As the car blasted through the night, the road stretching long and empty, I could feel the heart pounding beneath my ribcage. Cold sweat trickling down my forehead, and beneath my headscarf my neck was drenched wet.
We had barely escaped.
"Mama, why are we running away like this?"
The small voice of Alexei, the little kid strapped with child-safety belts on my left broke the monotony of car engine and night winds.
"Because the bad people have found where we were hiding, and we must never let them catch us."
"Why are there always bad people chasing us?"
I gulped, racking my brain for an answer. Usually it is considerably fast in giving responses - I think the overload of adrenaline has slowed it down when it comes to wit and words. Before I could say something, Alexei added another question.
"Why is papa not around with us? Protecting us? I think papas are supposed to be protective."
At five years old, Alexei is nowhere near his peers. Something I should be proud of, but at times, it is heartbreakingly difficult to deal with.
"Papa is also on the run. He's doing something very, very important."
"More important than us? Why can't he do it with us? We're also running away, it would be the same thing, only we'd be together. You're also doing something important, isn't it mama? How many important things are there in the world? Can't you choose which one to do?"
"Yes, mama is also doing something important, which is why we need to keep ourselves safe from the bad people until everything is settled." I know I am deliberately answering only part of the question. My eyes are focused on the long stretch of wide road ahead, empty and dark, littered by square little lights to mark the traffic lines, with lamp posts perched every 100 yards or so. I looked on the rearview mirror every now and then, never forgetting to thank God every time I'm convinced we are not being followed. A glance to the left confirmed my suspicion that Alexei with his little dark eyes is looking contemplatively at the same road, head swirling with questions and contradictions.
"Why must we do important things? I'm sure if we don't do important things, we can live happily together at home - mama, papa, me, our cat - and we don't need to keep running away. " He paused. "Or we can do important things that does not make bad people want to catch us. I am sure there are many."
"Yes there are... but this is what mama and papa chose to do. Hence we had to be devoted to this choice we had made, and pursue it till we..." I carefully selected the words, "...have done our best, regardless whether we are successful or not."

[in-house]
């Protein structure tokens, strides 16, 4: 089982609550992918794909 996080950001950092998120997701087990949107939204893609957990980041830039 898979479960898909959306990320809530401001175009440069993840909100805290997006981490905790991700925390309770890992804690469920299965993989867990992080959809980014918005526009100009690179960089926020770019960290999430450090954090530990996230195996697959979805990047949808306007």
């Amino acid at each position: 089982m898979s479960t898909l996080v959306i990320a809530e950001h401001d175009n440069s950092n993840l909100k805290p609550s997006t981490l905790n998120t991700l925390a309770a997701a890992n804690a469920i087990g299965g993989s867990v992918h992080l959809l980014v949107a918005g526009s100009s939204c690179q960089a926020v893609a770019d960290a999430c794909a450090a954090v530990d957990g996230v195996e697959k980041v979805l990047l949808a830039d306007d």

"But mama, it is your choice and papa's. I did not make the choice. Why must I be dragged in as well?"
Of all questions Alexei had and could have had asked, I didn't expect this one.
"You're still a small child, darling. Mama and papa are still responsible for taking care of you, and we cannot leave you on your own to follow your own choices. We had to involve you in decisions we take, and make sure that you're as safe and happy as possible. When you grow up old enough to decide, you can make choices on your own. Would you be happy with that?"
Does responsibility of care mean that the carers must make the charge follow their decision-making, or follow the decisions of their charge, or make a joint-decision? Ah, I am being too technical about this. Alexei is just a child - however smart he is, he is not yet fit to decide matters himself, let alone to execute his decision independently. That is the excuse for me and his papa to "drag Alexei in our decision".
Alexei was quiet for a while. He's thinking. I thought of his papa with a twinge of melancholic reminiscence. I know why we chose to do this, dear, but sometimes, I need reminders... from you, while you're physically by my side.
"I don't know. I'm happier if you decide for me - if that means I can always be with you. I don't mind going places and running from bad guys, if I can be with mama. I just wish papa can be with us too. I hate it when you leave me with Aunties and Uncles, sometimes I don't even know who they are. If I get to make my own choices, I want to choose to follow mama. And papa."
People will squander their rights, their freedom to choose independently, because of love. Little Alexei knows that. The dynamics involved in the making of choices is not simply reduced to a discourse between dependence or autonomy.
"Mama, I want to pee."
The road stretches long and far, to our left and right are forests and hills. No building nowhere. I referred to the SatNav, and noted with relief that there should be an R&R in 10 minutes' time.
"Can you wait ten minutes?"
"If you love mama, do your best not to wet the sofa, pleaseee."
Alexei gave an evil grin, and we both laughed.